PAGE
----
Grant McCall – founder of Rounded

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Grant McCall is originally from a tiny rural town on the mid-north coast of NSW. While still in high school he started making websites and shooting photos. Soon after school he moved to Melbourne. Having a good mix of creative and technical skills Grant found plenty of freelance work across many different fields: UI design, front-end development, photography, video, film VFX and writing. Eventually he managed to narrow his focus and interest down to the exploding tech and software scene.

Grant spent a lot of his 20s living and freelancing in New York, Montreal and Europe. When he returned home to Australia in 2015 he founded

I’ve learned to never get too precious about an idea. Ideas we need could come from anywhere and we always accept them gladly, so whenever we can help anyone else with an idea we try to do just that.

Tell us a little bit about your idea and what made you decide to take the plunge and make it happen?

Freelancing is really up and down with lots of unknowns, especially when it comes to finances. For nearly 10 years I just winged it, hacking up spreadsheets and word docs. It was really quite sloppy and made tax time painful.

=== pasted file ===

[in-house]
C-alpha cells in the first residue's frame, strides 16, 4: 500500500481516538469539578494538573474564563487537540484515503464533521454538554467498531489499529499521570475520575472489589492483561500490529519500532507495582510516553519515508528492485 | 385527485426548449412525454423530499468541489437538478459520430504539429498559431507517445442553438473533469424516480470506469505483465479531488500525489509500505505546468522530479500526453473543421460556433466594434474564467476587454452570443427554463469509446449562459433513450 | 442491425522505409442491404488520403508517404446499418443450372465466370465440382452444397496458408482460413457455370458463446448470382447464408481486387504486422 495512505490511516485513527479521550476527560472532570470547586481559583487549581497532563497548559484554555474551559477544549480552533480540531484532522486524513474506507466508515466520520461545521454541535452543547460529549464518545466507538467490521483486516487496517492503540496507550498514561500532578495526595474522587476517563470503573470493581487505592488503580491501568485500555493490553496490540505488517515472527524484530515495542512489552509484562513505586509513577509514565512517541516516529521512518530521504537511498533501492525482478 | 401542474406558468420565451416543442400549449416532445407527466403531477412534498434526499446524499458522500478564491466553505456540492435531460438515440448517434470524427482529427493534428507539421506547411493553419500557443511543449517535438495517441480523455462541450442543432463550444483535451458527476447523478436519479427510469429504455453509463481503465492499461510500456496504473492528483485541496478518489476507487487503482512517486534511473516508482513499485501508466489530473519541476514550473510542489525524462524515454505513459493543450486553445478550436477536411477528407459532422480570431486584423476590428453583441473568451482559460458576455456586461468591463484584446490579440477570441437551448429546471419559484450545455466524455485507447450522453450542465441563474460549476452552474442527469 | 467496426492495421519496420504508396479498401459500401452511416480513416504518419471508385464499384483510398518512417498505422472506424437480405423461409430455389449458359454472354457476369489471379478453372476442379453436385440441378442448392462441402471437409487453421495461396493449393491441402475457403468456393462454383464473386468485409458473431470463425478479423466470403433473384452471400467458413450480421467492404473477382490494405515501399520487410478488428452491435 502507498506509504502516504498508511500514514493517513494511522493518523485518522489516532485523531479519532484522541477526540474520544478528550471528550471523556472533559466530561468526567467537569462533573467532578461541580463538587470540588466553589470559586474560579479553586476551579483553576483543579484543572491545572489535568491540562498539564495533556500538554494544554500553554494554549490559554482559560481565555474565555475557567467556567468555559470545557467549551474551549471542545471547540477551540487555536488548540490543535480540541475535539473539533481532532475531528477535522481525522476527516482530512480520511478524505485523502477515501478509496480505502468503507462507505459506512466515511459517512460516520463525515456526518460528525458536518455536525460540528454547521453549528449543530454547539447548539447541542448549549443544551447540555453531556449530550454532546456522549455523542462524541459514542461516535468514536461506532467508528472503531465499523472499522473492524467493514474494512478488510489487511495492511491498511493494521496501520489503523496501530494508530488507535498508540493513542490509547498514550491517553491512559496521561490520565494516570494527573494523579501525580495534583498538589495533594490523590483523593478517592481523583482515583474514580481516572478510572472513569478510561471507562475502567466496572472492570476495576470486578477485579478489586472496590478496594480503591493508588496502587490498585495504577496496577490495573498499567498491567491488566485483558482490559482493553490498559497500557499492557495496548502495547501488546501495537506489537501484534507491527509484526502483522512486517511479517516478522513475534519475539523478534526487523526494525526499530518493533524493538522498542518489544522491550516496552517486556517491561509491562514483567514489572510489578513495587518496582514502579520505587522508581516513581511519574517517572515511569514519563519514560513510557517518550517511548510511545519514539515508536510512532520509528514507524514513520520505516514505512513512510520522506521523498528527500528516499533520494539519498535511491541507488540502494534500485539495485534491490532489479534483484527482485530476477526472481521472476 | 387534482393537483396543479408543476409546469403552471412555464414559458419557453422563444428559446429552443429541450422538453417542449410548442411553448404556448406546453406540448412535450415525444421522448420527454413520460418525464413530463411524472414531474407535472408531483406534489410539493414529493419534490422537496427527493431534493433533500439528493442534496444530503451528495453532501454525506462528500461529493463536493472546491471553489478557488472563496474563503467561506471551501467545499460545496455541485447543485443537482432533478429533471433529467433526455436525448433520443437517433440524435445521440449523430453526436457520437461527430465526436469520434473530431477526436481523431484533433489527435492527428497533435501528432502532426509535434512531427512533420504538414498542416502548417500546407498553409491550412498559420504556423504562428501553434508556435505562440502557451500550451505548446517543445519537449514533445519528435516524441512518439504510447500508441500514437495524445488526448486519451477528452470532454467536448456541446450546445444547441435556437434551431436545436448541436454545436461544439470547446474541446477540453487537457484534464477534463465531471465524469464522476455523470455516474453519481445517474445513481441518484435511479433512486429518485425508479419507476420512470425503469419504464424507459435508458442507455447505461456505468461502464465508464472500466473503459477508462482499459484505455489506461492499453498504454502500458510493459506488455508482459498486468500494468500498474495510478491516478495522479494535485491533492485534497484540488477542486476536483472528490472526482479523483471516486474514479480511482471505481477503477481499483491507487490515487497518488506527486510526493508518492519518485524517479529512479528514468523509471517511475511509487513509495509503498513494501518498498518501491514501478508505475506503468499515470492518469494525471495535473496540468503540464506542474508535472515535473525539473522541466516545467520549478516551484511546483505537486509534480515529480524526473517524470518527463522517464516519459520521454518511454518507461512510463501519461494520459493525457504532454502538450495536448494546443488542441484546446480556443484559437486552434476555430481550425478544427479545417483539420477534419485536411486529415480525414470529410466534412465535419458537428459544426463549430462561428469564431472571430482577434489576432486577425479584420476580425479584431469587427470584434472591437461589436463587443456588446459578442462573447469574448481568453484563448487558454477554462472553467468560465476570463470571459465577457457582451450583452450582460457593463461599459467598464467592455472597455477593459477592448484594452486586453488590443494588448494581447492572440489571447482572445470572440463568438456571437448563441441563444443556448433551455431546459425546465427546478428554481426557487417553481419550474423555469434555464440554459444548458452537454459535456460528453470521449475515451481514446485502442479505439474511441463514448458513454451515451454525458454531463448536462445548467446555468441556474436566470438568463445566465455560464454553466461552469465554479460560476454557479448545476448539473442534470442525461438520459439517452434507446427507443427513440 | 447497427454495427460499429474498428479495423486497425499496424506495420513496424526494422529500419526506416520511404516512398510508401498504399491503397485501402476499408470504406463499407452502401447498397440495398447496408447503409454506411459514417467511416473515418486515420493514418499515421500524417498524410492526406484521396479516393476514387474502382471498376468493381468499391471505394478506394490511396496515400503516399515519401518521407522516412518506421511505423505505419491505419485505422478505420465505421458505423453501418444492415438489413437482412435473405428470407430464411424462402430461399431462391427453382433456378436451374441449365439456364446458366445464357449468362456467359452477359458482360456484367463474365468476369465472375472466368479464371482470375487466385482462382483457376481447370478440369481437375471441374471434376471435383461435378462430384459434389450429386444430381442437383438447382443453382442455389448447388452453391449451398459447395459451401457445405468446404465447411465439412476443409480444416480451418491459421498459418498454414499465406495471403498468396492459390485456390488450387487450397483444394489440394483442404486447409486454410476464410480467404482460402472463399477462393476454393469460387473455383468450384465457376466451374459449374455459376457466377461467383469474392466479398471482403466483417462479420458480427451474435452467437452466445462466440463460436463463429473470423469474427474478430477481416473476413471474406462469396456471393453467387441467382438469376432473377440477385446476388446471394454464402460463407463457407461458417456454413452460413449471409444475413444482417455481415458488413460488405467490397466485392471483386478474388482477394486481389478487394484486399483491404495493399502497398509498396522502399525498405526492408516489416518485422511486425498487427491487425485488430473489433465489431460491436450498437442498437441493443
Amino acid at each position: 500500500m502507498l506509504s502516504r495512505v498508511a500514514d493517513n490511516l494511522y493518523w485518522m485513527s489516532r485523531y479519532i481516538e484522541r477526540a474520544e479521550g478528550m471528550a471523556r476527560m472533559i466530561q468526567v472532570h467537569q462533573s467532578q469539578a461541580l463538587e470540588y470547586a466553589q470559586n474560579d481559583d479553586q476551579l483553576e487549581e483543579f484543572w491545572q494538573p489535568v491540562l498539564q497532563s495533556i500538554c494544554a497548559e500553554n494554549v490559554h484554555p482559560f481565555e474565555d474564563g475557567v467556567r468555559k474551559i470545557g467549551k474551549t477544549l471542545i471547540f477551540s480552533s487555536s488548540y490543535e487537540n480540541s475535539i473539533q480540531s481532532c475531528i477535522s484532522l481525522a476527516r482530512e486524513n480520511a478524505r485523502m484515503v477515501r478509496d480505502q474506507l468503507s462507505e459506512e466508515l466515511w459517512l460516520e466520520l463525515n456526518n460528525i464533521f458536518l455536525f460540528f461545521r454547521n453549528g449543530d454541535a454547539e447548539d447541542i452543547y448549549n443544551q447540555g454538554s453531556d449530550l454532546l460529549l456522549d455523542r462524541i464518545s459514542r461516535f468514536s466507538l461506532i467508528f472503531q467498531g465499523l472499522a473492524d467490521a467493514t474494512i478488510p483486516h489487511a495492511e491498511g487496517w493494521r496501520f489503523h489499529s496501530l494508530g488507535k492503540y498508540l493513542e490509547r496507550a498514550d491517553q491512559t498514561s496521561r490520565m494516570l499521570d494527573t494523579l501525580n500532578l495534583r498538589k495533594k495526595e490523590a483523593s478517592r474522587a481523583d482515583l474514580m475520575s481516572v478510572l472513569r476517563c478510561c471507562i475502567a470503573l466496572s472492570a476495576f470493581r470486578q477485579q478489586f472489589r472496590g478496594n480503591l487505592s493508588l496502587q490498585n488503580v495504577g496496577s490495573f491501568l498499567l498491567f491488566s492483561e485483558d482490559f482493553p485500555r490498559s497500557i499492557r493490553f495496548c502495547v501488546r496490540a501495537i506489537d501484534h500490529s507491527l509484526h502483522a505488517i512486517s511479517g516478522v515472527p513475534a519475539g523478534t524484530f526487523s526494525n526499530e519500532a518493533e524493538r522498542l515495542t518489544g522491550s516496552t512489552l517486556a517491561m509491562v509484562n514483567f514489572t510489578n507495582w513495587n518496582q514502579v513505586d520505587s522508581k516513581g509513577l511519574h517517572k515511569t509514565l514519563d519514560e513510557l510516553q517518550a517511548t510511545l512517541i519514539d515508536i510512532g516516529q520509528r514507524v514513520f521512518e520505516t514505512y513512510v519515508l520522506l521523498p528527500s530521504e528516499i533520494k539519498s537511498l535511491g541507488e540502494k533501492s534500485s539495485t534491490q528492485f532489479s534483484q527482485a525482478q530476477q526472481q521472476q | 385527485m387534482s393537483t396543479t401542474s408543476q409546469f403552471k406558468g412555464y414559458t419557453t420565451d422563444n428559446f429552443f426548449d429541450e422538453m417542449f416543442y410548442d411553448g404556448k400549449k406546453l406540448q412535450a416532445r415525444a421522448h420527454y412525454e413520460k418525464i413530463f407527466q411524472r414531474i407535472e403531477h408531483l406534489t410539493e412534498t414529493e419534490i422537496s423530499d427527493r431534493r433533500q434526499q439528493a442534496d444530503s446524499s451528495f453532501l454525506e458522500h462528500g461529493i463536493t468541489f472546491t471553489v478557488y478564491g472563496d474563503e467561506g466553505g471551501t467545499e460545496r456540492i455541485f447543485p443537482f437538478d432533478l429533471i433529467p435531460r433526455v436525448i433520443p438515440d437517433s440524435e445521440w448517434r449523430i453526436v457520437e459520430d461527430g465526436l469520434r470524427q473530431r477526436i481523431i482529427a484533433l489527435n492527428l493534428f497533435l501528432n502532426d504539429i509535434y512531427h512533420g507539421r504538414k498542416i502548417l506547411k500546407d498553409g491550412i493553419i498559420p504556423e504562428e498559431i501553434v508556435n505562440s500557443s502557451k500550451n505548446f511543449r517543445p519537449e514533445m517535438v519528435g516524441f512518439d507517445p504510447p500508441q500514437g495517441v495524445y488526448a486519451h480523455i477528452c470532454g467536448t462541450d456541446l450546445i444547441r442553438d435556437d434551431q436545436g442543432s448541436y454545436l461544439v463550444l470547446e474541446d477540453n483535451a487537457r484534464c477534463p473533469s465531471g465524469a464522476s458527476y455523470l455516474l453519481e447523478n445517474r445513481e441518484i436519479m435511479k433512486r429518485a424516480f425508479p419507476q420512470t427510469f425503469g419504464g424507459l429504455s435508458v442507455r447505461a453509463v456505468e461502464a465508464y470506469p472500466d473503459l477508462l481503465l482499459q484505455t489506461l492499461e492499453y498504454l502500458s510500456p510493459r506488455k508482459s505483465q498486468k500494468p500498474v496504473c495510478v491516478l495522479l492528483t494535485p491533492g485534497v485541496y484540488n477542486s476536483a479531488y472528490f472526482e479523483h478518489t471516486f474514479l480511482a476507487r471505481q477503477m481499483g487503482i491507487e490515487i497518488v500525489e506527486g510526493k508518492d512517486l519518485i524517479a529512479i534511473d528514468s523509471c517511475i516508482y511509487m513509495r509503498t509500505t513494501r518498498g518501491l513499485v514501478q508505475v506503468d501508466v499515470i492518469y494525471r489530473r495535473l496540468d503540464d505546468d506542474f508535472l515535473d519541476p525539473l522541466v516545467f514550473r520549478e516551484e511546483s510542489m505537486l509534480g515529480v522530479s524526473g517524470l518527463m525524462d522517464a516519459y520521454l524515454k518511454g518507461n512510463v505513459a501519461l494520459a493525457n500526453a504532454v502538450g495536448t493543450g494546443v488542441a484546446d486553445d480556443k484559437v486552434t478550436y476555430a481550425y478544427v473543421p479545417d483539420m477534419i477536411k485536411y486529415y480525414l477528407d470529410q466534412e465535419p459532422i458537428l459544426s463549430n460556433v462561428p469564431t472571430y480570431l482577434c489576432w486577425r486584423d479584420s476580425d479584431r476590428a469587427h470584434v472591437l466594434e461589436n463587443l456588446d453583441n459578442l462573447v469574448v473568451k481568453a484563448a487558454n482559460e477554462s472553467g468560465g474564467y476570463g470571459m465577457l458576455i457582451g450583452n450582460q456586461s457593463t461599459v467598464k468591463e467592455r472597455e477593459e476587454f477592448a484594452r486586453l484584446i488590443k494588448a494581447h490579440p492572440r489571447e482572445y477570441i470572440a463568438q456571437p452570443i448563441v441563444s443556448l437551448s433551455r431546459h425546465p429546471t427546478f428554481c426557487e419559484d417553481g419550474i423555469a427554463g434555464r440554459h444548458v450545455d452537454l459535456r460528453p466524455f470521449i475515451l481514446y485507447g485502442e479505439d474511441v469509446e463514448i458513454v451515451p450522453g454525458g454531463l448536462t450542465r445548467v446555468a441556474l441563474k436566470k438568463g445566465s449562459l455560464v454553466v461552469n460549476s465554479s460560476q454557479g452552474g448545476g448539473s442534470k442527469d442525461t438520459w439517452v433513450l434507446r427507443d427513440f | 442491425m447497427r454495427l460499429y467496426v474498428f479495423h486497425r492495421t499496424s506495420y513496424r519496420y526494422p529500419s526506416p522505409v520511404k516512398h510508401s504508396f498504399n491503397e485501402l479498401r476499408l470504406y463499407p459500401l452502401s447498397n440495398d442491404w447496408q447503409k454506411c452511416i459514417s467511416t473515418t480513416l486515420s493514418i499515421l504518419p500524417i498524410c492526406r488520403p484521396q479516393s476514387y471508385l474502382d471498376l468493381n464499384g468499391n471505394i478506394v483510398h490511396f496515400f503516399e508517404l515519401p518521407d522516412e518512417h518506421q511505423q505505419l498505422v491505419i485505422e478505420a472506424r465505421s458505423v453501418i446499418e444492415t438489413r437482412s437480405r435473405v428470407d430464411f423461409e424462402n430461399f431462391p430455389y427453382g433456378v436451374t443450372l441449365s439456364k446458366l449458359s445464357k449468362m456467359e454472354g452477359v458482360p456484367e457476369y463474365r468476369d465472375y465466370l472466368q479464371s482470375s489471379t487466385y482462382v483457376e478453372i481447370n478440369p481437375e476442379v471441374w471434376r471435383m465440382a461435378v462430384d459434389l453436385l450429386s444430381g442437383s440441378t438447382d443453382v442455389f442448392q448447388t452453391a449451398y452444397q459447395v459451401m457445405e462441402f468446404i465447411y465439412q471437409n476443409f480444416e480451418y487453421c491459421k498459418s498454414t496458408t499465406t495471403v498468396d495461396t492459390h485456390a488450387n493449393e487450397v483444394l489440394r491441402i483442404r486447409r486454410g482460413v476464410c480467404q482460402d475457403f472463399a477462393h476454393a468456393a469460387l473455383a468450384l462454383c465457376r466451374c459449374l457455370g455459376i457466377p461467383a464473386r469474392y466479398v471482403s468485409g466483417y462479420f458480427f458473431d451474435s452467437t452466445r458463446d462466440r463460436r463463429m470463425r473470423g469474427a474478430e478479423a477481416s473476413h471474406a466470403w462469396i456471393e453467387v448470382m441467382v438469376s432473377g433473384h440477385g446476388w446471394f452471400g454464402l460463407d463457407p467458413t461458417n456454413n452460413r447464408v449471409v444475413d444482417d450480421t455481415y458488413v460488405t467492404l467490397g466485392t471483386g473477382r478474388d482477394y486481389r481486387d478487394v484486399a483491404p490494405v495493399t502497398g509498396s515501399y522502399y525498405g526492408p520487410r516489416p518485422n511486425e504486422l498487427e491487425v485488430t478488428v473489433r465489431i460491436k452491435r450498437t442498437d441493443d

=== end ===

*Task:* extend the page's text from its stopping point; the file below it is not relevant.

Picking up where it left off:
I spent a long time searching for a solution and couldn’t find anything which worked for me. There were plenty of  “accounting” apps, but they were either too complicated and expensive or just didn’t work for an Australian freelancer.

So I decided to solve my own problem and created together with Igor, another freelance developer I met during my travels through Europe.

We wanted to build something that was simple, visually appealing and allowed creative freelancers to focus on what they do best – creating brilliant work for their clients.

Not long after to returning to Australia I met up with a long-time colleague and friend, Nick Beames, who came on board as an advisor and our first investor. Nick also put me in touch with Olly Garside, who’d just finished up after a long stint at LinkedIn, he believed in the idea and had the right skills to help take to market.

Can you explain your business model for us?

We charge a monthly subscription to use Rounded; there’s two pricing tiers – an entry level for freelancers who might be just starting out and the other for someone who’s been in the game for a while and has many clients.

What are you working on right now and what are you most excited about in the next year?

We’ve just released functionality that lets freelancers easily accept credit card payments. Now we’re finishing up work on time tracking and letting users design their own invoices – which is really important to creative freelancers.

Next up is bank feeds for expense tracking and some really intelligent time tracking features that’ll automatically log time for your client / project depending on what software and file you have open.

The next year is going to be a lot of fun as it’s all about growth. We are starting to gain some real traction in the creative freelancing space and we’re looking forward to seeing that continue.

How do you make ideas happen?

Regular communication is key given we are all in different locations. We use Slack and Skype heavily which helps to compensate for the fact we can’t all be in the same room.